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I know about the Charites, the goddesses Aglaea, Euphrosyne, and Thalia. But there is apparently a younger Charites group?

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  • What references have you found to this group?
    – Mary
    Mar 3 at 0:28

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Like much of greek mythology, it all seems to be a bit of a mess and it depends on which long dead spirit of an ancient poet you ask. There is disagreement on both the number of Charites/Graces and their names.

The commonly known Charites, as presented by the poet Hesiod, are the daughters of Zeus and Eurynome: Aglaea, Euphrosyne, and Thalia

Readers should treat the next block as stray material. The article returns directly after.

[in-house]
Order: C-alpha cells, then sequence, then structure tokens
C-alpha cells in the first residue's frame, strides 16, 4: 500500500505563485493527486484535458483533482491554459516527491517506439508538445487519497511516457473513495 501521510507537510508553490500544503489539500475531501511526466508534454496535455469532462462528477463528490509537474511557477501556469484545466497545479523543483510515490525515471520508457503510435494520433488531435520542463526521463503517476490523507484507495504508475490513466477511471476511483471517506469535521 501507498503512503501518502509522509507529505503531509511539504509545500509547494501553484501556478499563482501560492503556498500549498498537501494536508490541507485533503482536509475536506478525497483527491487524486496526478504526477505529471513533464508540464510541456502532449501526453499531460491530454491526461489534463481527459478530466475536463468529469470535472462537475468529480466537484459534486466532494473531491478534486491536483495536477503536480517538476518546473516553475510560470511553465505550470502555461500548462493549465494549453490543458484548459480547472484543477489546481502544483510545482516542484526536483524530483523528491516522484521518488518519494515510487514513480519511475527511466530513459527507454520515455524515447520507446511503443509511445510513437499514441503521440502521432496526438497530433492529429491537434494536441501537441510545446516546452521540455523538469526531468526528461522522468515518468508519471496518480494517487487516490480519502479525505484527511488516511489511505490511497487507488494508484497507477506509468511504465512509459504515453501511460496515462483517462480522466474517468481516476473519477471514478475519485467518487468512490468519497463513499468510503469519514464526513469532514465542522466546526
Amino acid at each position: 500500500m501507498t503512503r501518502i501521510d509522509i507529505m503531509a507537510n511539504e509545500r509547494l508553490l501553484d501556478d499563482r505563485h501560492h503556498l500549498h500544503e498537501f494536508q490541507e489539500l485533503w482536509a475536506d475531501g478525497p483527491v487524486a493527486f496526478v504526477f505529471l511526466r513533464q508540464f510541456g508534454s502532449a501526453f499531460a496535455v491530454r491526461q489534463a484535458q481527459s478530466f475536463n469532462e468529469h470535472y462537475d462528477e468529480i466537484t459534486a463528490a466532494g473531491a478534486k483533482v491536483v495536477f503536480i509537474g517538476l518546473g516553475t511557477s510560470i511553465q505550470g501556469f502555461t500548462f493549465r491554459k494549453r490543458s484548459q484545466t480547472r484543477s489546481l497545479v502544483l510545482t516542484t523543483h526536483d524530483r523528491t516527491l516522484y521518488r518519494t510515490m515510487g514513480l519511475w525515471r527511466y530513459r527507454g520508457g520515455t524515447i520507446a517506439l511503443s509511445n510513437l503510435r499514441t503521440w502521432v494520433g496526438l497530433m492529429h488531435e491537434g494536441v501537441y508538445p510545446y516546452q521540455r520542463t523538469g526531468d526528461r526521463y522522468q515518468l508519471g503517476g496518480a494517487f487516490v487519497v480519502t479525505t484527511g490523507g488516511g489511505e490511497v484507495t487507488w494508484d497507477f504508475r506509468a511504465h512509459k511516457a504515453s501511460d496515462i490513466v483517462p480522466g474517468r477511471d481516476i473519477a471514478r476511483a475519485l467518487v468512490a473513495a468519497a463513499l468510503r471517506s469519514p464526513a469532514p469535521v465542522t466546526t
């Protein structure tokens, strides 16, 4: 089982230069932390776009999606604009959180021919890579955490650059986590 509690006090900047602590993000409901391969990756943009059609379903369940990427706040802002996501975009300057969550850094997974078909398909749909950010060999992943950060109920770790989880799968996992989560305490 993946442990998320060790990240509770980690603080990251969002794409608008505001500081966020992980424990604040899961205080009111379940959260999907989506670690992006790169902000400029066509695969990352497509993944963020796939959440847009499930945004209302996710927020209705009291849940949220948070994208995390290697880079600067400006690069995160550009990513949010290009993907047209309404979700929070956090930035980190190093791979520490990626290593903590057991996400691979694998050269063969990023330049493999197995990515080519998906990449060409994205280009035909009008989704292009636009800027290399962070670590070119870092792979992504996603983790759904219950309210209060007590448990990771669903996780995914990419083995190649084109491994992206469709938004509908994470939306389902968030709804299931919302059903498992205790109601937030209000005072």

There is also Pasithea, a daughter of Hera and Dionysus, who is referred to by Homer as "one of the younger Graces" in the Iliad. According to wikipedia she's considered a sister of the three above.

The poet Nonnus, on the other hand, names the three Charites as: Pasithea, Peitho and Aglaia. So we lost Euphrosyne and Thalia, and gained Peitho. The Spartans were more spartan, and made do with two: Cleta and Phaenna.

And then there are the daughters of Aglaea and Hephaestus: Philophrosyne, Euthenia, Eupheme, and Eucleia. Who are also considered "members of the younger Charites" (according to wikipedia, but lacking clear citation)

So depending on where you encountered the term "younger Charites", it might refer to the daughters of Aglaea, or any of the younger members of the Charites (however many there were - and which may or may not include the daughters of Aglaea).

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